Gen. James McConville, Army chief of staff, speaks Tuesday, Sept. 15, 2022, at Fort Benning, Ga.

Gen. James McConville, Army chief of staff, speaks Tuesday, Sept. 15, 2022, at Fort Benning, Ga. (Corey Dickstein/Stars and Stripes)

FORT BENNING, Ga. — Top Army leaders are looking at expanding a pilot program launched last month at Fort Jackson, S.C., that provides structured guidance and training to recruit-hopefuls who previously failed to meet academic or physical enlistment standards, service officials said this week.

An official decision to expand the program might not come for several months, but Gen. James McConville, the service’s chief of staff, said Tuesday that initial feedback showed “pretty good success” among the potential recruits participating in the Future Soldier Preparatory Course. It is especially important that the Army get the program right, McConville noted, because of a certain shortfall in its recruiting efforts for fiscal 2022, which will end Sept. 30.

“We're actually moving very quickly” toward expanding the program, McConville said at Fort Benning, Ga., where he attended the Army’s Maneuver Warfare Conference. “We want to make sure that we get it right. And then we want to scale it and expand it — if it gives us the results we want.”

Fort Benning is home to several of the Army’s marquee training programs at the service’s Maneuver Center of Excellence, including initial entrance training for all recruits joining the infantry or Ranger or Special Forces qualification training. The base would be among the new installations to host the program, if it is approved for expansion, officials said. The others would likely include Fort Sill in Oklahoma and Fort Leonard Wood in Missouri, both major initial entrant training posts. Those decisions will ultimately come from the Army’s top leaders including McConville and could come in the late winter or early spring, Army officials said.

The Fort Jackson program launched in early August, allowing individuals to participate in courses to help them raise their Armed Forces Qualification Test scores or help them meet basic physical fitness standards. To meet eligibility requirements, individuals must score a 31 or higher on the AFQT and meet body fat standards — 20-26% for potential male soldiers and 30-36% for potential female soldiers, depending on their age.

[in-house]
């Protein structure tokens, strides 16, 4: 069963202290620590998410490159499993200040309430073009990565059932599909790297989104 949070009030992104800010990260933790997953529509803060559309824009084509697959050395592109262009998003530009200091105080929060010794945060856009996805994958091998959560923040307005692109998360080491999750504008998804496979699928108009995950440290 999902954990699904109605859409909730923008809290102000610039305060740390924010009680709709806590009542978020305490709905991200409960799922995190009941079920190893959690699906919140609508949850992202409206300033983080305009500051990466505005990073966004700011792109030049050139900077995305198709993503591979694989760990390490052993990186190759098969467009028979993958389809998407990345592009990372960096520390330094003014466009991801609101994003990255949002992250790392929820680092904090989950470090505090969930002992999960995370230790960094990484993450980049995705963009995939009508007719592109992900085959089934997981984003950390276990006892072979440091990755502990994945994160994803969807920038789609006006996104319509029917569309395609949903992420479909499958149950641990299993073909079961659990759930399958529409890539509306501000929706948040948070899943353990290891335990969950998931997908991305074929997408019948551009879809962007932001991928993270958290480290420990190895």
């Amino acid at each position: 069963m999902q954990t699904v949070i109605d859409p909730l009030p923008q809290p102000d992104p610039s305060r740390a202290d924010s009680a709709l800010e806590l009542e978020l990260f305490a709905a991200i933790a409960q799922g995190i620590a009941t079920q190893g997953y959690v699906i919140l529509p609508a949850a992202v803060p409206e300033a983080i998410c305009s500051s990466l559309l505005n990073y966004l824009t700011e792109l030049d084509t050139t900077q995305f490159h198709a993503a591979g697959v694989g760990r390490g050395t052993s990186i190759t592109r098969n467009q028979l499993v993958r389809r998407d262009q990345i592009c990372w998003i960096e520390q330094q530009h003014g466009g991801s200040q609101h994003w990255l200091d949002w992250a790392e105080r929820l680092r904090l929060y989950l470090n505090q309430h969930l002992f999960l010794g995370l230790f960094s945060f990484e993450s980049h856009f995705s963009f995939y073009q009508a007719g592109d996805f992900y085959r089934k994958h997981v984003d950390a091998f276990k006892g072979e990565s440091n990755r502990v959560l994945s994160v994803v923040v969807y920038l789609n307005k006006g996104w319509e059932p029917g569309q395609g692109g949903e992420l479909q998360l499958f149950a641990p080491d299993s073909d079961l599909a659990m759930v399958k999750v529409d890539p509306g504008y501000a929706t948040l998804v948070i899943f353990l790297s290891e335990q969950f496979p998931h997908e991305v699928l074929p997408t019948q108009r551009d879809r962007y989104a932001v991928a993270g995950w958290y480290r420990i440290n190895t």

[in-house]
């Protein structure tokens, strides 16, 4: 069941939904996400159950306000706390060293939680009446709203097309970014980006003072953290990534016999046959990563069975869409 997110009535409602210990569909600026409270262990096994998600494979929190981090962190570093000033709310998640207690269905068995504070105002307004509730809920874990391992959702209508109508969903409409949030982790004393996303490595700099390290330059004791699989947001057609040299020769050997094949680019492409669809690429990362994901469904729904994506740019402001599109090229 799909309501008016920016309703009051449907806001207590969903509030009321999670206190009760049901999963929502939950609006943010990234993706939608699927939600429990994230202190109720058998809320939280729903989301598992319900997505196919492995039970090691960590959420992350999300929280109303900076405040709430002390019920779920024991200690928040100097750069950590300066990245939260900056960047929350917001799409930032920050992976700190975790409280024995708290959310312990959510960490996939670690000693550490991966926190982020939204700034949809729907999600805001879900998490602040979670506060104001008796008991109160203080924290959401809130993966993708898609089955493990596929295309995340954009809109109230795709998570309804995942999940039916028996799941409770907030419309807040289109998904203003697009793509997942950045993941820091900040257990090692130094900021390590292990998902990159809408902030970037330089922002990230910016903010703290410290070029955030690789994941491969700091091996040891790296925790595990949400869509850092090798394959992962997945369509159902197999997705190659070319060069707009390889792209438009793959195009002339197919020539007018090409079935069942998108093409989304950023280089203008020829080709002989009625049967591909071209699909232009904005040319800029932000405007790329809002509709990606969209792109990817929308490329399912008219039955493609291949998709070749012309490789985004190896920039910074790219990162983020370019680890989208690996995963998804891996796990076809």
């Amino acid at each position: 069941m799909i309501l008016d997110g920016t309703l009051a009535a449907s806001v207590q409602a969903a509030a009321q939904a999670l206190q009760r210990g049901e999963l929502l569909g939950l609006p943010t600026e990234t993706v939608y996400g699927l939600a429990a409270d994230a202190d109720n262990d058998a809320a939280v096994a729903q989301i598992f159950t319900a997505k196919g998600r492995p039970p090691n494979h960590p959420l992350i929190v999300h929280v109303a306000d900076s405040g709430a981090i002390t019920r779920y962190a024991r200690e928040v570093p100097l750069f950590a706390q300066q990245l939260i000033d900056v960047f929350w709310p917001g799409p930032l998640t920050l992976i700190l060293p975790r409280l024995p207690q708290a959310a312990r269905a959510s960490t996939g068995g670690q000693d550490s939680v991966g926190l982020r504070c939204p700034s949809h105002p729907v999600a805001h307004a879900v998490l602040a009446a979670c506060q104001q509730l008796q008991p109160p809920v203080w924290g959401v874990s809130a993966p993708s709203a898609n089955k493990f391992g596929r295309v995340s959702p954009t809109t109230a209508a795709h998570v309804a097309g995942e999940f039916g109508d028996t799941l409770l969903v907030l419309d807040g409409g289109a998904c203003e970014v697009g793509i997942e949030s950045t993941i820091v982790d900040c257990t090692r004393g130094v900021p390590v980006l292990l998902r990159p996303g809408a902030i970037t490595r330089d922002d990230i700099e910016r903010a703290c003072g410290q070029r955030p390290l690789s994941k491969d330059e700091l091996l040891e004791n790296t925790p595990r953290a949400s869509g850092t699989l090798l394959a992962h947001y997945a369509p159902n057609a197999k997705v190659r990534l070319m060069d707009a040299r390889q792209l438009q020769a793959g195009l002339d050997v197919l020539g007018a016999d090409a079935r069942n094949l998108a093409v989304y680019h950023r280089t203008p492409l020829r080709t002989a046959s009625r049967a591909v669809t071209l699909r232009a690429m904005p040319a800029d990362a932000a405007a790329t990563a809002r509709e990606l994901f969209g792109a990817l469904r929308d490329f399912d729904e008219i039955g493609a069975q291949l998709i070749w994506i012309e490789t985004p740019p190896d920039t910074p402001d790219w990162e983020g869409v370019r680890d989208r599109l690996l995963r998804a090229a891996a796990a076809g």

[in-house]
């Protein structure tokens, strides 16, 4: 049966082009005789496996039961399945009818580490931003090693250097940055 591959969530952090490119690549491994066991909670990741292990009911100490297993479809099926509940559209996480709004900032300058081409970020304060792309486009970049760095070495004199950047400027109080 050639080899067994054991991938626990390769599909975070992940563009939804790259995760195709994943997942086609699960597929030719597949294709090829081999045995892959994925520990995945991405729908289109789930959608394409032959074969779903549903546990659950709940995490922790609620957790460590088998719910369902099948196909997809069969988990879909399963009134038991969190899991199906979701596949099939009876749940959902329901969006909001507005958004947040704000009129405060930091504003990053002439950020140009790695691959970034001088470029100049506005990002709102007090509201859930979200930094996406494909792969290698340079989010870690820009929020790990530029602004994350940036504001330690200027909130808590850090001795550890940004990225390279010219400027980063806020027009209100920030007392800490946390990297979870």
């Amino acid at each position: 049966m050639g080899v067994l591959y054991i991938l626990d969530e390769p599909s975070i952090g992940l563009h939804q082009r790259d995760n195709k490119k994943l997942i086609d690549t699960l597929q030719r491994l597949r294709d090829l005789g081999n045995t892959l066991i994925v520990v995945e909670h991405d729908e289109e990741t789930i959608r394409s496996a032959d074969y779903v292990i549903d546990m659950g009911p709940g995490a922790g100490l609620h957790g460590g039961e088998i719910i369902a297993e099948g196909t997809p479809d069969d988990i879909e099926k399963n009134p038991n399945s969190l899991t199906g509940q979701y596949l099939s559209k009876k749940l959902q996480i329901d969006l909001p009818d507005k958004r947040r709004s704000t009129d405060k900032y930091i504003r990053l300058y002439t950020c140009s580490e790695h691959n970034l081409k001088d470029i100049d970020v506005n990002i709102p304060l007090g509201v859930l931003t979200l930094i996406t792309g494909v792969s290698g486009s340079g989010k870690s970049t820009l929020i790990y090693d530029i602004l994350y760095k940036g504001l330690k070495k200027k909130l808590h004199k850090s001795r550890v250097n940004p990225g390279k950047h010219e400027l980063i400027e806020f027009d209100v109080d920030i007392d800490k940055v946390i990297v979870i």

Now only some 23% of the Army’s target recruiting market — Americans ages 17 to 24 — meet those minimum standards, down from 29% in recent years. Furthermore, Army data shows only about 9% of that age group has shown interest in military service.

The courses run up to 90 days. Those who achieve their target scores or fitness goal can immediately rotate into a basic training course once they have qualified. The others have three months to meet those standards or they will be dismissed from the course.

The early returns were positive, McConville said. By the end of August — the program’s first month — 75% of the 333 individuals had improved their test scores, according to the Army. Another 73 of 152 students met their body fat goals and transitioned to basic training, the service said.

Hundreds of other students have since entered the course, which has now seen 649 enter the academic program and 225 in the fitness course, Lt. Col. Ebony Calhoun, an Army spokeswoman said Thursday. The Army did not provide updated data on those who have started the program and moved on to basic training.

McConville said some of the students who began in the new program have shown a quick propensity for military life once they graduated into regular basic training. The general said he found it “really interesting” that several recruits who had started in the Future Soldier Preparatory Course were outpacing their colleagues who entered the service without needing the class.

“The fact is that they might have had three, four or five weeks ahead of their cohort coming in,” McConville said. “It’s amazing, you know, all sudden, these young men and women who may have not ever been at the head of the class, all sudden, are way ahead of their [peers] — maybe for the first time.”